The total amount of material needed is relatively small, due to the system's high efficiency, and because it is constructed from just two materials separated by a vacuum, it is relatively easy for them to be separated for reuse. Silica boards and stainless steel are the major components by weight and have no known chemical or ecological risks in recycling. Similarly, the composite foil materials represent a minor proportion of the weight and can be partially recycled.
Careful handling of unprotected VIPs on building sites is critical because they can be easily damaged. However, because they are predominantly manufactured in factory conditions, these risks are minimised, although panel faces should still be protected in transit with sacrificial soft layers.
Furthermore, vacuum insulation systems have to be fitted without being subjected to tension, and the future user has to be aware that the system must not be penetrated: puncturing the seal with drills or nails will render the panel useless.
A thermal bridge always means a reduced level of general thermal protection, increased energy loss and the risk of condensation, mould and structural damage. The geometry of vacuum insulation systems itself creates thermal bridges, because of the higher conductivity of the edges.
Additionally, high-performance insulation increases the acute problem of thermal bridges due to the significantly lower insulation thickness in combination with the minimisation of thermal conductivity across the main area. The effect strongly depends on the edge solution, the construction and the formats used.
Any condensation will concentrate on the outer edges and joints because the panel systems themselves are principally vapour tight. With regard to the high conductive contrasts between insulation and construction materials, a rough estimation will inevitably tend to show a failure - that thermal bridging has not been prevented - and therefore more elaborate methods such as FEM (finite element method)-calculations are strongly recommended, especially if new details have been developed.
The preferred format for successful VIP applications is that of rectangular panels whose right-angle edges have the most accurate geometry possible. Other formats (even apertures) are possible, but lead to great effort, cost and a general reduction of product life due to their complexity and longer edges. Since the format of manufactured panels cannot be changed and strengthened by the risk of thermal bridges, the designer has to pay great attention to tolerances. The demands for accurate dimensioning is particularly high for the application of vacuum insulation systems. A further aspect is the economically driven pressure to have only a small number of formats.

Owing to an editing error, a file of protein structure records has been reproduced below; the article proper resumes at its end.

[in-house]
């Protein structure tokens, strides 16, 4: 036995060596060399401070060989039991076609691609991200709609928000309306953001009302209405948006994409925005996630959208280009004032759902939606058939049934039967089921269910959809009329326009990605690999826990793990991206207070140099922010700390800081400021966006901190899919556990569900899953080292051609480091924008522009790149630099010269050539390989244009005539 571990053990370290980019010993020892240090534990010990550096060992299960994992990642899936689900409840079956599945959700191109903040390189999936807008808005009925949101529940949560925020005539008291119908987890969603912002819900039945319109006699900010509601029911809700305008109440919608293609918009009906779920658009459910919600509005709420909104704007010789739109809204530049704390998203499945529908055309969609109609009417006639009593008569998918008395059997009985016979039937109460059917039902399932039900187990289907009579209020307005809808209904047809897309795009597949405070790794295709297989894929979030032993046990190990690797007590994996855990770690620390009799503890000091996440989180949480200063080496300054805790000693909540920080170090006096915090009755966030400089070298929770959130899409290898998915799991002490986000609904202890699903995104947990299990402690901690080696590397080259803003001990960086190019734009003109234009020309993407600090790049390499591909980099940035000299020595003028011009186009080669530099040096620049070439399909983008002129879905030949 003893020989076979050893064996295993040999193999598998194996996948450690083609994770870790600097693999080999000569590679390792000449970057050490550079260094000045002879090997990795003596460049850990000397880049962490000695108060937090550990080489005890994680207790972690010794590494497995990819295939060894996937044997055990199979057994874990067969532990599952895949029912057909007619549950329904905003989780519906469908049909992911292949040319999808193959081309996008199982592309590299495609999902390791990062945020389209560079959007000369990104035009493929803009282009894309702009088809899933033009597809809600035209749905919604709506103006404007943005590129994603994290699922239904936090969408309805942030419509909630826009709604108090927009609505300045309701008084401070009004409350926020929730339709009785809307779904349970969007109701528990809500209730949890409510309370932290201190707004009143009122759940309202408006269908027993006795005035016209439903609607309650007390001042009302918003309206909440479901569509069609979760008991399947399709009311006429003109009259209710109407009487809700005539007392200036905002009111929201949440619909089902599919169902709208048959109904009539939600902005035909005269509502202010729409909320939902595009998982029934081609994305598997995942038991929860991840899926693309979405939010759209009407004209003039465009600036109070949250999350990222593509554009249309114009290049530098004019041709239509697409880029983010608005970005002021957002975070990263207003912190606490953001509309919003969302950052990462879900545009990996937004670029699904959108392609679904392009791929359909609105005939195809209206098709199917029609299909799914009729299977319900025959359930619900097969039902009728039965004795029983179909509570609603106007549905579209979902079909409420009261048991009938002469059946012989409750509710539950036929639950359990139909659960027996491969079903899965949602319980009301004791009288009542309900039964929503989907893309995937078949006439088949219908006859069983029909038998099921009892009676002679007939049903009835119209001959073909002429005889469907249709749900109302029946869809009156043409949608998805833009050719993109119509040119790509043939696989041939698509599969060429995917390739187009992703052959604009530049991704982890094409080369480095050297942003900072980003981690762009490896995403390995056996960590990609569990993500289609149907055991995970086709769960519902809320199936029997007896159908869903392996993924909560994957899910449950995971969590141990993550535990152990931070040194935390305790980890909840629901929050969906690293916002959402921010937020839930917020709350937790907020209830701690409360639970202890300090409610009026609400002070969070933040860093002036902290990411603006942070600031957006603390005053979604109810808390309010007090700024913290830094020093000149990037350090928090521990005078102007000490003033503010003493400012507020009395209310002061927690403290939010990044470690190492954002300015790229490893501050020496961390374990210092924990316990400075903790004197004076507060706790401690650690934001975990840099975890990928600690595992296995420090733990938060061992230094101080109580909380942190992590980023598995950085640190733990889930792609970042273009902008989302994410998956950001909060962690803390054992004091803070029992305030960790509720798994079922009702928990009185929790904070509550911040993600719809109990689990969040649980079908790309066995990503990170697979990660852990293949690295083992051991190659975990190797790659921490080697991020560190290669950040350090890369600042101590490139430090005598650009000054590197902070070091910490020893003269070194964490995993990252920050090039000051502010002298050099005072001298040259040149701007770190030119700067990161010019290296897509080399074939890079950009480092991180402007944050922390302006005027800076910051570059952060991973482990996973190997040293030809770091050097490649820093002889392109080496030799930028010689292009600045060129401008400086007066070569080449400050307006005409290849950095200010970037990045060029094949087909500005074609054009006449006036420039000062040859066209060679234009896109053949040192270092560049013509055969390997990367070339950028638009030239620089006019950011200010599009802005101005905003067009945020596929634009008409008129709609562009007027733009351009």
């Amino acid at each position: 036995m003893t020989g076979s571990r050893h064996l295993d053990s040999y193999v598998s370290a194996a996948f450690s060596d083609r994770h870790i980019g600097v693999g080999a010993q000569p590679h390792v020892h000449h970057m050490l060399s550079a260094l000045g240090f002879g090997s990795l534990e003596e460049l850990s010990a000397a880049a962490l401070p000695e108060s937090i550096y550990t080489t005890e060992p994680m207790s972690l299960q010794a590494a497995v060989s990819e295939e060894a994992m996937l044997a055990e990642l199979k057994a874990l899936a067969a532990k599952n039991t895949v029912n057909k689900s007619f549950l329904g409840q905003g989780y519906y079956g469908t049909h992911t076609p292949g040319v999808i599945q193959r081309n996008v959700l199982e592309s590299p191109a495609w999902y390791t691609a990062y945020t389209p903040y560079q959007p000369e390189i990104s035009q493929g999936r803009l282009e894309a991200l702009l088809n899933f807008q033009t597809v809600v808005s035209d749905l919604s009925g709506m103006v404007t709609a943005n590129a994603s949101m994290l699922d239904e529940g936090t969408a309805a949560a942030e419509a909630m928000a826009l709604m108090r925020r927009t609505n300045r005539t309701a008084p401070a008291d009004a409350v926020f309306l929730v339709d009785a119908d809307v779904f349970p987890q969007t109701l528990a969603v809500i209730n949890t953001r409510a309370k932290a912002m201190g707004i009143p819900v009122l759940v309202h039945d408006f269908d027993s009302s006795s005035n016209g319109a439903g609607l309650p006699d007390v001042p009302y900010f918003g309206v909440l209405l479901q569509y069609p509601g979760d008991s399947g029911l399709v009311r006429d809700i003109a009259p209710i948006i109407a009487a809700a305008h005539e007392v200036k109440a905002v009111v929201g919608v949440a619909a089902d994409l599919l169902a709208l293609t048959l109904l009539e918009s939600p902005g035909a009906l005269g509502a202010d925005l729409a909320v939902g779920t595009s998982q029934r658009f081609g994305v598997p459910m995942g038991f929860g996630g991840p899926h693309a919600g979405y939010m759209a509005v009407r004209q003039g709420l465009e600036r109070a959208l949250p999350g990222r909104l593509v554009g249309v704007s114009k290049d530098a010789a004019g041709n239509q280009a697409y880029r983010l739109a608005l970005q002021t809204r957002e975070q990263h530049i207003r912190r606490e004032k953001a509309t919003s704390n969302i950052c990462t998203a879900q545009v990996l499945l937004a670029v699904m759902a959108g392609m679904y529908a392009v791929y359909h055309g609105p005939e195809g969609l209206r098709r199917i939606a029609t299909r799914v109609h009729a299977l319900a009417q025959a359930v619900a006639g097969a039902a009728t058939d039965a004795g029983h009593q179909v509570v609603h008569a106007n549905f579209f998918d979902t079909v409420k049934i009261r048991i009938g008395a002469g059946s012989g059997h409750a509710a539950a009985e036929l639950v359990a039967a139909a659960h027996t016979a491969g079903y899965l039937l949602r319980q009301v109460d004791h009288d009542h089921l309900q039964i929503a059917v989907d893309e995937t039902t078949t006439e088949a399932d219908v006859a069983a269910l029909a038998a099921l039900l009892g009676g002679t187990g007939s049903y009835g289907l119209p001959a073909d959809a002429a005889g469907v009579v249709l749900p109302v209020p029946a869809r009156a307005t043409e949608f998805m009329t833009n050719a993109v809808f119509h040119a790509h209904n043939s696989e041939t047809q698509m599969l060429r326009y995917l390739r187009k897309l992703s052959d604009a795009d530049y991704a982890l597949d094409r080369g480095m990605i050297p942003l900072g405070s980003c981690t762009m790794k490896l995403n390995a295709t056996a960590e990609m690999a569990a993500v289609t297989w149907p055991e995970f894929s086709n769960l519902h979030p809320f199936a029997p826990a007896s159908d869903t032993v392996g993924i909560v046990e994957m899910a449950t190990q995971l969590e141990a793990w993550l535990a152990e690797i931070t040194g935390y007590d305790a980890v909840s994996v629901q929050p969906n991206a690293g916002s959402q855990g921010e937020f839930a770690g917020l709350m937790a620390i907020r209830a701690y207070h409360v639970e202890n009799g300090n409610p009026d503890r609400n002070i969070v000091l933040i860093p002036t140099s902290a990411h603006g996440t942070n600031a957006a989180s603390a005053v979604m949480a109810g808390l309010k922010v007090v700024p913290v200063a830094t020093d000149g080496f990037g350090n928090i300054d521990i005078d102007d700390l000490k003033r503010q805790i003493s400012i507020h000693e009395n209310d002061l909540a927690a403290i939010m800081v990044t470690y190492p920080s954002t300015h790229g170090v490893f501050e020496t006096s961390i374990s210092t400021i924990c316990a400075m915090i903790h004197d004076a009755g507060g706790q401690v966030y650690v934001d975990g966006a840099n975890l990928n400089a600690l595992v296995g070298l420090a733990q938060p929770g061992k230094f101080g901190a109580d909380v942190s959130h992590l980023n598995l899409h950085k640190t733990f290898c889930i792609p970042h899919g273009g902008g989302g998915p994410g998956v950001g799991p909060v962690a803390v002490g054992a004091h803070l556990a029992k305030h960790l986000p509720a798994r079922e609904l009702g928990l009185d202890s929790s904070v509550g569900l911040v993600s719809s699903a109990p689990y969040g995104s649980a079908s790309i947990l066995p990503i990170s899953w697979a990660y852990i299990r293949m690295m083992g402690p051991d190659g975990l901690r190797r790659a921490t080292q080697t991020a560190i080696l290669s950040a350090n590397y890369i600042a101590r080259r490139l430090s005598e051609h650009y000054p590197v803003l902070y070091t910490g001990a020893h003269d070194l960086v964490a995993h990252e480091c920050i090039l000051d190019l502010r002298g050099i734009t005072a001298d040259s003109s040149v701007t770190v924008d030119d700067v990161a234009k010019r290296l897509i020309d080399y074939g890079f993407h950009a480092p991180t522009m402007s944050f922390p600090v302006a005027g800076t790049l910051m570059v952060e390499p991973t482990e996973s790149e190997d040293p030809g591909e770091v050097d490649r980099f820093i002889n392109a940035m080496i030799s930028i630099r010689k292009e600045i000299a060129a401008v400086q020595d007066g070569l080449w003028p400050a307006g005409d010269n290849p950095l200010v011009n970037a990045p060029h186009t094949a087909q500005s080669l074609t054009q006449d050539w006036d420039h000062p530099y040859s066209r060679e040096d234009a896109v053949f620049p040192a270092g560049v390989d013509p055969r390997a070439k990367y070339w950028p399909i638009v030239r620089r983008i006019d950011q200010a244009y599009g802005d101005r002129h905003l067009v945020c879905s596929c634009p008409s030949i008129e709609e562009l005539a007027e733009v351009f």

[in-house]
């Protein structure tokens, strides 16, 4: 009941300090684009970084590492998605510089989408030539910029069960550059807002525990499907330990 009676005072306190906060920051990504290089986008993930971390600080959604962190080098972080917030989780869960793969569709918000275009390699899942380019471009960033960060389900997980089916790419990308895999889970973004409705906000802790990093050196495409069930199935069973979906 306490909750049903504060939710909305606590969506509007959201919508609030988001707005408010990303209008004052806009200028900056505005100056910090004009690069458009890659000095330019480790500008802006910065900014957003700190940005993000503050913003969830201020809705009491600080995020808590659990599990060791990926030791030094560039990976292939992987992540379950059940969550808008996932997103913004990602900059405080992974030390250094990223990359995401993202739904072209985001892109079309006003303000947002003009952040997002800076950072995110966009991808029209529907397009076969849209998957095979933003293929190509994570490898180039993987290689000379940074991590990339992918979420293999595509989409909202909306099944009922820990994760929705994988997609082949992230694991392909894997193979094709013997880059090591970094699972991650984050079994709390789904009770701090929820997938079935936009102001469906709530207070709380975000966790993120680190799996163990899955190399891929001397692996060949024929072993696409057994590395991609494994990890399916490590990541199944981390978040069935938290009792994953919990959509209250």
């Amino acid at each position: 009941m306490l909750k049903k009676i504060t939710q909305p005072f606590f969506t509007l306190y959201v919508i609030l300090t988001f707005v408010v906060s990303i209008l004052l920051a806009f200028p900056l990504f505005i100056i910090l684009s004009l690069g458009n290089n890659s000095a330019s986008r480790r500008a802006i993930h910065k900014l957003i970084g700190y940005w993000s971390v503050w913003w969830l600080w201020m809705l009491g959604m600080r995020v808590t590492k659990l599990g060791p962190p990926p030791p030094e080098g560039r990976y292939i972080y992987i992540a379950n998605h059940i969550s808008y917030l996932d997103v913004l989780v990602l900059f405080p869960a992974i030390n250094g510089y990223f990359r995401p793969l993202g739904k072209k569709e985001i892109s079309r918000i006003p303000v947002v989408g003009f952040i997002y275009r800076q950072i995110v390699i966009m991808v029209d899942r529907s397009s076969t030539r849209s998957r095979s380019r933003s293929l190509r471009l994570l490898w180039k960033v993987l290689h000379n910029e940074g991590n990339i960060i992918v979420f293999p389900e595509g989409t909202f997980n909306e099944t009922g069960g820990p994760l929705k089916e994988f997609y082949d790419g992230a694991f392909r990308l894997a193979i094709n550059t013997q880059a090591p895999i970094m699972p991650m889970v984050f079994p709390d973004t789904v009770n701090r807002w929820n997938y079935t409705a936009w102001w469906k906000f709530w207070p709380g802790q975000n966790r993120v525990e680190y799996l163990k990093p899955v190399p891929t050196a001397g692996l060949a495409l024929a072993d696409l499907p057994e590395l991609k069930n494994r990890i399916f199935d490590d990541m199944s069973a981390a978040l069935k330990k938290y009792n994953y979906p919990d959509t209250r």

Careful consideration should be given to the issue of 'buildability', that is, how the panels can be installed, accessed and replaced. For example, vacuum insulation systems can be easily fitted and retro-fitted into existing post-and-rail systems.
This means either placing the VIP within a double-glazed unit (necessitating alterations to the spacer distance between the panes of glass) or within a double-skin facade panel.
Thicknesses of approximately 32mm are enough to achieve U-values of approximately 0.16 W/m 2K in the centre of the panels. This is a reduction of about 75 per cent in comparison with the best thermally insulating multiple glazing. Here the U-value of the facade as a whole depends heavily on the size of the panels and on the relative proportions of the edges to the flat areas.
The integration of VIPs in a glazing unit ensures some mechanical protection and offers the possibility of almost entirely ruling out damage to the VIP during transport and assembly.
Another advantage is the space-weight reduction and the conventional look and handling of these integrated units. However, for VIPs enclosed between two layers of protective window glass, there are no quick and easy ways of checking the status of the VIP, the integrity of the vacuum seal and hence the thermal conductivity of the system as a whole.
At the moment, the only technology that can monitor this is using thermal imaging cameras after assembly.
An area-wide replacement of conventional insulation material by vacuum insulation systems is not going to happen soon, nor is it a reasonable or sensible thing to consider at the moment, but wherever the maximum insulating effect and minimum thickness justify the relatively high investment - there will always be scope for the growth of this sector. In many cases this will apply to localised applications only and rarely will the whole envelope be covered. That said, a specific field of interest lies in the refurbishment and thermal improvement of old buildings, where often virtually no space exists for conventional insulation material to be used.
For that reason, VIPs will be a growth area, but one that needs careful consideration and careful handling.
Jan Cremers is researching the architectural applications of vacuum insulating systems at Technische Universität München at the Chair of Professor Dr (Univ Rom) Thomas Herzog. For more information, email:
cremers@lrz. tum. de. Visit: www. vipbau. de/start_e. html